Sequels, Sagas, and Trilogies…Oh, My!
You’ve written your best work and the reading world, as we know it, will love the masterpiece. Like a crafty writer, your brain has already worked out plot-points and scenarios for a fantastic sequel. Then a novelist’s dream occurs, you’ve had a “creative brain explosion” and your mind has already conjured up an outline of a three book, four book,–no wait–a five book series.
The upside of writing a series:
- After completing the first book, a writer has learned a wealth of information about their characters. Choosing to write an addition book or more will allow the author to connect with their characters on greater levels. The time invested in character development in book one can be expanded upon. These characters become real. When readers feel a connection to a character, in a sense it makes plot more explosive. As the author of the Shaw Family Saga, I’ve come to love and connect with my characters. Fans and bloggers have commented on how real the characters seem. And a few book clubs who’ve contacted me speak of the Shaw women is if they’re friends.
- Readers are loyal. When they find an author that they love, they scour the internet–or the back flap of a novel–to find out more about said author. Hooking a “bookworm” with the first in a series can lead to a lifetime relationship and increased book sales.
- Trilogies are often paused on cliffhangers–it is in a sense, a form of enticement to continue on to the next story. Readers love books that stir their emotions and leave them in a tense situation. Pausing a novel at a peak in transition will leave the audience wanting more. A good story can stay on the readers mind long after they’ve turned the last page of the book. We’ve all seen those reviews that say “can’t wait for the next one!” (Caution, if the plot points are developed incorrectly this is also a con, which will be noted on the “downside” of writing series.)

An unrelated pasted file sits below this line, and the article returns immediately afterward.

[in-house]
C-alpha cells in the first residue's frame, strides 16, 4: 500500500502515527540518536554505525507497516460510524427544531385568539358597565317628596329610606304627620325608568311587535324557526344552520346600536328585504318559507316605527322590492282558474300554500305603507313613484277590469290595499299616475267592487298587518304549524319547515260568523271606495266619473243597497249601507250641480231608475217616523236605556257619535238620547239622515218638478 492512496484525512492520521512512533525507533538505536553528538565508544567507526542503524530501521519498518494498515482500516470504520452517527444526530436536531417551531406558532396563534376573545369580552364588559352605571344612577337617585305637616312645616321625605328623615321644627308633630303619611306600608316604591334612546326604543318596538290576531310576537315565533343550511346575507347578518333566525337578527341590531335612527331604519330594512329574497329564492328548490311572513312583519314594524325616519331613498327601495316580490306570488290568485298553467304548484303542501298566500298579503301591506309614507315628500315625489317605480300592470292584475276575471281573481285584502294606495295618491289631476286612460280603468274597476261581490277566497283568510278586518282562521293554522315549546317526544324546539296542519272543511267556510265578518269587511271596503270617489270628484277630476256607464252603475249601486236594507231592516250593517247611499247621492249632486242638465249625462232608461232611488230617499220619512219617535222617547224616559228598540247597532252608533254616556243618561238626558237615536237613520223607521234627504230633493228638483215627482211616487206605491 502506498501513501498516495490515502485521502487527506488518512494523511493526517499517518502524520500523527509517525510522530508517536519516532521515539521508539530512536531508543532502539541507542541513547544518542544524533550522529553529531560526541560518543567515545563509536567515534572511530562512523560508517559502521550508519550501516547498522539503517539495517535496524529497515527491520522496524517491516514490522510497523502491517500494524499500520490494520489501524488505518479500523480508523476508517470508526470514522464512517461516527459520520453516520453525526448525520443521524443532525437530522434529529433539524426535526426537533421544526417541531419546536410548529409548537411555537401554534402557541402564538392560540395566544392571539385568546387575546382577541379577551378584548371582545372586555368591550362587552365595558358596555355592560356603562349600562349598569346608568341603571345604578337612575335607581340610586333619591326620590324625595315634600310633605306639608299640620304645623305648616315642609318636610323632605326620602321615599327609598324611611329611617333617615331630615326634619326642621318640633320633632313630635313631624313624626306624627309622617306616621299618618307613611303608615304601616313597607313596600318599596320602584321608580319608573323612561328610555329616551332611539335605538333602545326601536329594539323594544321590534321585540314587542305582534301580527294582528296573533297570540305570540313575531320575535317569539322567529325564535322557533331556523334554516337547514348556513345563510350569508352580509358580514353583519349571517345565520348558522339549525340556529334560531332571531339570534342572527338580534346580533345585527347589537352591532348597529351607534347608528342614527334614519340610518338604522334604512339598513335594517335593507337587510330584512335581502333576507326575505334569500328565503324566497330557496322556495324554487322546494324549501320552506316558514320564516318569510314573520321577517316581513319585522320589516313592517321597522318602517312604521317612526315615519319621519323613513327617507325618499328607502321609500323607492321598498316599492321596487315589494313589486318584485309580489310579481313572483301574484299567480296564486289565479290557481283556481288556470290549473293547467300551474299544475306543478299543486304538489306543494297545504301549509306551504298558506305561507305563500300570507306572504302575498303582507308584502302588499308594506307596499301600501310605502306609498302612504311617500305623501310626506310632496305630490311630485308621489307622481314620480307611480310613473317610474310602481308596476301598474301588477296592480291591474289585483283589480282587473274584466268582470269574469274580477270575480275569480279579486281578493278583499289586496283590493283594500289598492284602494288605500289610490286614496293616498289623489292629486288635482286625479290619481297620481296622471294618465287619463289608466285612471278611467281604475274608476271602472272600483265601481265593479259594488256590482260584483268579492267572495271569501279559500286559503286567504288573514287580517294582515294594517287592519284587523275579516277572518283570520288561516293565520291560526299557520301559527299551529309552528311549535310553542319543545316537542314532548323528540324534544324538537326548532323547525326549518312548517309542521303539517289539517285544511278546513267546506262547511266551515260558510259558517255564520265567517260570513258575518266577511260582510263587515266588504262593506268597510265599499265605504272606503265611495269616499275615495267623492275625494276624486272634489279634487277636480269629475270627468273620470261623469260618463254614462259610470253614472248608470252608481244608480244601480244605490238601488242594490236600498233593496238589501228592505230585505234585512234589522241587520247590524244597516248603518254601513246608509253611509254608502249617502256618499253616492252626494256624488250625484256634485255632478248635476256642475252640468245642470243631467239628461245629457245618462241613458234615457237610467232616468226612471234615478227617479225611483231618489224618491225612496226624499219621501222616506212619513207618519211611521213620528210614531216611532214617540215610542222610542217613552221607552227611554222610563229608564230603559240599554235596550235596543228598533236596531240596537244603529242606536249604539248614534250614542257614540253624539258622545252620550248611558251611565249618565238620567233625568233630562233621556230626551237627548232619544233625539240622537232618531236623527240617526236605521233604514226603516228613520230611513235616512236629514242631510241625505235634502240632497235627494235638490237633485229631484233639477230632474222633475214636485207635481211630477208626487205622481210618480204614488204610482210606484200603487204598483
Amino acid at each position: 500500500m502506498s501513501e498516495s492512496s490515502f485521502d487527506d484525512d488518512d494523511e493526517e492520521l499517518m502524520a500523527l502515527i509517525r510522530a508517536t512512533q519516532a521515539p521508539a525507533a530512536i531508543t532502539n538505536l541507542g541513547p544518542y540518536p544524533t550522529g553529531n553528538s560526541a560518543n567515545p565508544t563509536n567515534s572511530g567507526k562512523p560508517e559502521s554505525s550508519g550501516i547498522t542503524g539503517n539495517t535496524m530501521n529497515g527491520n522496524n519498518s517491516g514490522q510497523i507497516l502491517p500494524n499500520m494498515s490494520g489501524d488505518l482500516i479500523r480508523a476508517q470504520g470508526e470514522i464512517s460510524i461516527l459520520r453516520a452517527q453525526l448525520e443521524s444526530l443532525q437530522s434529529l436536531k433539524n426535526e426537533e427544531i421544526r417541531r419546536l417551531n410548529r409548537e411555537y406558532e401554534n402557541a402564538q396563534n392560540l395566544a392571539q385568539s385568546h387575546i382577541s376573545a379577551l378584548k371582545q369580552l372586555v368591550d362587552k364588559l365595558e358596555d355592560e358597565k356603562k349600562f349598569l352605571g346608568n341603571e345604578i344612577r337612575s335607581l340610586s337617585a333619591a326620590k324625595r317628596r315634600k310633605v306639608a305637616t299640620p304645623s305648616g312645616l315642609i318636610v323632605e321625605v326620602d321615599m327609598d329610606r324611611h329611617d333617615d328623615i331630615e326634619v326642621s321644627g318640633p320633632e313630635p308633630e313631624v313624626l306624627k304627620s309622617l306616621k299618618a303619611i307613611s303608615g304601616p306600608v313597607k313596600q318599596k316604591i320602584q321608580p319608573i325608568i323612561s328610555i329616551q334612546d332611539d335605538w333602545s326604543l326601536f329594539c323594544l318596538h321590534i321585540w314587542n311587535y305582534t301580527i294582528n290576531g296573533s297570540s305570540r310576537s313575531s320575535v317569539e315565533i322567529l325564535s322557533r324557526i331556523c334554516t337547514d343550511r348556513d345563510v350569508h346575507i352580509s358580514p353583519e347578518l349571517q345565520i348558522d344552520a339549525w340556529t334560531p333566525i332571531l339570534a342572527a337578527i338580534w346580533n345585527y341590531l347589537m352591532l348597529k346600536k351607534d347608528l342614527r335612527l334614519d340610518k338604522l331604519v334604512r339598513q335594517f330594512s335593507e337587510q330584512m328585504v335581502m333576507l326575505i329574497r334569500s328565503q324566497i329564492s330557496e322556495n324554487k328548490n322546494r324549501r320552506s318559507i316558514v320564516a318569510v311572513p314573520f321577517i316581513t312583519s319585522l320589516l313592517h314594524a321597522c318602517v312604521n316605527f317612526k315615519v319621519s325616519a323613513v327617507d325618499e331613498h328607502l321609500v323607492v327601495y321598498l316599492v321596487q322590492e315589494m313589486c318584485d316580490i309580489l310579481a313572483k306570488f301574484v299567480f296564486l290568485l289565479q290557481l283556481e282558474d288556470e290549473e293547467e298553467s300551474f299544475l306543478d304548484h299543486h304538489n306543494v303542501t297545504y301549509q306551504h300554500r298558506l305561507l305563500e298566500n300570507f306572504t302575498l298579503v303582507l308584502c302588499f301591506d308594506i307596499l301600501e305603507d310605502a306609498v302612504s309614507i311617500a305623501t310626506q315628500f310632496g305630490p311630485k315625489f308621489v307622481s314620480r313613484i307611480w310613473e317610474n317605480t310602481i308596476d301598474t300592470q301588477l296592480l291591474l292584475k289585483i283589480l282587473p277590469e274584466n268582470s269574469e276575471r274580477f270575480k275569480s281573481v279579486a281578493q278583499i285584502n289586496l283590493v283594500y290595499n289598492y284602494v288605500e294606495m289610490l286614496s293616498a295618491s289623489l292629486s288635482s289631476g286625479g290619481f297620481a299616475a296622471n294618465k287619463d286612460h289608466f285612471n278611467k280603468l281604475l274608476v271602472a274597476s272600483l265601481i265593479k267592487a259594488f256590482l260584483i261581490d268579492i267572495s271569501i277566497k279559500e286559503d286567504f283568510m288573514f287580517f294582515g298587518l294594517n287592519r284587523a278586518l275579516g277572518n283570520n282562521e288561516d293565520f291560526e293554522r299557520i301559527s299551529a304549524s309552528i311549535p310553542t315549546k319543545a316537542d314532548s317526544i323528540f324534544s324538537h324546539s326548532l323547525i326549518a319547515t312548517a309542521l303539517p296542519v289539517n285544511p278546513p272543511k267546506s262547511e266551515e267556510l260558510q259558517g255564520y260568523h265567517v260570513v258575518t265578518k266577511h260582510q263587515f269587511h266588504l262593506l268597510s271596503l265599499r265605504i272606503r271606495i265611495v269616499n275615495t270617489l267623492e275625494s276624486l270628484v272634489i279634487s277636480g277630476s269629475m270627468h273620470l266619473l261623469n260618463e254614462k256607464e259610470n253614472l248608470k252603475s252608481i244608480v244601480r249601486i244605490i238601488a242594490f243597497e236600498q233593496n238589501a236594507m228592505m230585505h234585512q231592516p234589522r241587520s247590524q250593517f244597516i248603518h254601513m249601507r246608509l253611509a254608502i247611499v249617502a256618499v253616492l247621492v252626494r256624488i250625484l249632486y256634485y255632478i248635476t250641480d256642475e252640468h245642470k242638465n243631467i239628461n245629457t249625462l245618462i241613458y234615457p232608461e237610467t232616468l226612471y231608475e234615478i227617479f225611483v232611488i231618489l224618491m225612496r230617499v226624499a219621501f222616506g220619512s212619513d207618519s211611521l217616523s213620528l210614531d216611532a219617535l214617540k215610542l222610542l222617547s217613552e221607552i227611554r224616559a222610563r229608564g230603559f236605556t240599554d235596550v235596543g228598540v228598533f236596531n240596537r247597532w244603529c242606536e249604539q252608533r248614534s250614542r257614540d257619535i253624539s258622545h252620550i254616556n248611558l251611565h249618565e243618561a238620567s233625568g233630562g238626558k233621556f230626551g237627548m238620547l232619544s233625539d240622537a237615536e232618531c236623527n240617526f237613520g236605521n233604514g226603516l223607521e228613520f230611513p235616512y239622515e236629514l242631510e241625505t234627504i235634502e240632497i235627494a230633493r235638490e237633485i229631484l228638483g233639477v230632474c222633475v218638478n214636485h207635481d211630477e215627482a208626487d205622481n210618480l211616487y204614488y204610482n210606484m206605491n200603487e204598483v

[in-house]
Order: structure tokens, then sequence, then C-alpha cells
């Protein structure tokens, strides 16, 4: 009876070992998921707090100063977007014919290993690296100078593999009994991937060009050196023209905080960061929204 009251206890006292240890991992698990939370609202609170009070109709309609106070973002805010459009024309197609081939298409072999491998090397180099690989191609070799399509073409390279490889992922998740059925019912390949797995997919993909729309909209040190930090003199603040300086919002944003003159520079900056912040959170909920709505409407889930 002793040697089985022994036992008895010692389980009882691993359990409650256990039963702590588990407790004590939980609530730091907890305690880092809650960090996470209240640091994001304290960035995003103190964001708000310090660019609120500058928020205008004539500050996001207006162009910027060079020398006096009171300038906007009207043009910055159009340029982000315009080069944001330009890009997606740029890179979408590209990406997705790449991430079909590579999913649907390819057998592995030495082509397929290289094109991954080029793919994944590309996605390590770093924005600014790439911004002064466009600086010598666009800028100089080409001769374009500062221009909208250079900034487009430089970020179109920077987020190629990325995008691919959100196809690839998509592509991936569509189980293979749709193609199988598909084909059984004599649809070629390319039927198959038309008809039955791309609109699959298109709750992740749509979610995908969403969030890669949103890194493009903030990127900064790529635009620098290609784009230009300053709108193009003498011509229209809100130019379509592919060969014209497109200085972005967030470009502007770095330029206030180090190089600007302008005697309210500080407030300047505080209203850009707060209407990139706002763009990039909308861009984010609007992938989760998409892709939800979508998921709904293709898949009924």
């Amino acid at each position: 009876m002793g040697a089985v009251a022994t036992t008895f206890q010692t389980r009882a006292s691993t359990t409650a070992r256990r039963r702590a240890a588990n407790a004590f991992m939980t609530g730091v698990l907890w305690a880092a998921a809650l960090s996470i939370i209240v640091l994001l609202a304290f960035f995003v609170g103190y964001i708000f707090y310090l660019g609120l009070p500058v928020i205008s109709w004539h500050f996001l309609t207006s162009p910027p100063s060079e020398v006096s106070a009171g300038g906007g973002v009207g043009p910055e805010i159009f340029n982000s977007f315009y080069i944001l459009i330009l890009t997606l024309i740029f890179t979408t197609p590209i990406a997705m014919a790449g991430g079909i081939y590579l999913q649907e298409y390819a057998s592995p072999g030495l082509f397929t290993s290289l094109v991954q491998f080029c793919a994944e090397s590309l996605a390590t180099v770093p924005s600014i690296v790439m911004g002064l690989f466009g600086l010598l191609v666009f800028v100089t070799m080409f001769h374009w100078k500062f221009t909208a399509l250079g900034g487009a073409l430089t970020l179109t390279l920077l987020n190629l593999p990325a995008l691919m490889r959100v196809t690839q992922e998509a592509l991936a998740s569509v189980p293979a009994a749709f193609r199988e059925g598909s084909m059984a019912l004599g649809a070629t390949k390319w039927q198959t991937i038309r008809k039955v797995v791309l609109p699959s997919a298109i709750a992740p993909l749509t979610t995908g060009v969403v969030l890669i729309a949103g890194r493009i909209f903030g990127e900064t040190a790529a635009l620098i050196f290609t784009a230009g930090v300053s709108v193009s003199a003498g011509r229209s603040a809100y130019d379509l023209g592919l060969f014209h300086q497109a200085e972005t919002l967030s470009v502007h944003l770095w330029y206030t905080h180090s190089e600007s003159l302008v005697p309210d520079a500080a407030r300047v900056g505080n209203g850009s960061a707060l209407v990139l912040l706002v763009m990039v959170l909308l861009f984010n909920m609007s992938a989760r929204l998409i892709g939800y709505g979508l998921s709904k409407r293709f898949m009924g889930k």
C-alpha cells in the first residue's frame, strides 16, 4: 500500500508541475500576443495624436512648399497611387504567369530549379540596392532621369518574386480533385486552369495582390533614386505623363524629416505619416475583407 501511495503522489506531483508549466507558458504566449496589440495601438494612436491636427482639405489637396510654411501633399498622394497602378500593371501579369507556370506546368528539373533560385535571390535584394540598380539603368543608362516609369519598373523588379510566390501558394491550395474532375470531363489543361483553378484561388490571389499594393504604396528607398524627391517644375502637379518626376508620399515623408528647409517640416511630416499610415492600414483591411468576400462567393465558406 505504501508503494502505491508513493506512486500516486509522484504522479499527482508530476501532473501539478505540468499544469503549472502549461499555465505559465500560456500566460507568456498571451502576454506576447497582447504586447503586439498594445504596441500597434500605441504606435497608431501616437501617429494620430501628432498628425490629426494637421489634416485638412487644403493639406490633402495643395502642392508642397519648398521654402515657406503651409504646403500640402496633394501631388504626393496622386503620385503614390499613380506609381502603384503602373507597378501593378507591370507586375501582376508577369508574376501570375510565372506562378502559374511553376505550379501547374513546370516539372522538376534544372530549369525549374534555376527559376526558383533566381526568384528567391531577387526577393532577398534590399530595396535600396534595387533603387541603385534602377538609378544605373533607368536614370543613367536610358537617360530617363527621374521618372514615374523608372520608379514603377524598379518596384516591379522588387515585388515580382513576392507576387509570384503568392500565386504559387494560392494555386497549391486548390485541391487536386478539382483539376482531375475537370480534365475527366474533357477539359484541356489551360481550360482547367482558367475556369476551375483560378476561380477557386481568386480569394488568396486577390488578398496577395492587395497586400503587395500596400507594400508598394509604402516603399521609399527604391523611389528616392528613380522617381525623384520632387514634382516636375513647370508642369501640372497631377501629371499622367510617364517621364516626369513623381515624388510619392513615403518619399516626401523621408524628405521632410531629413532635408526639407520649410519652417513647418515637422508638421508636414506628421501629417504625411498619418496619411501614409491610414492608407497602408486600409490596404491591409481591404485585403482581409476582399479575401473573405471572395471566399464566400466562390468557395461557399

- There is a potential for increased interaction with fans. Venting and praising in the form of reviews are a bookworm’s go-to. Authors get a chance to learn what fans may or may not have liked. This can lead to even more interaction by engaging on social media. For example, having a Facebook/ Twitter event where the readers can say what they would like to see happen next. Be creative, and listen to what fans have to say. It will most certainly spark ideas or potential changes in a story that you hadn’t even known was possible.
- Brand–it’s a big word in the publishing world. Being known as the author of the “Hunger Games” series or the [insert the first famous epic author at the top of your head hear] really solidifies a brand and increases the word-of-mouth aspect of marketing that helps authors sell, sell, sell.
The downside of writing a trilogy
- Time can be a pickle. Sagas are usually written over an extended period of time. While writing Miss Perfect, I had to continuously revert to the first two books. And for those stories that have even more in a series, being consistent throughout is important.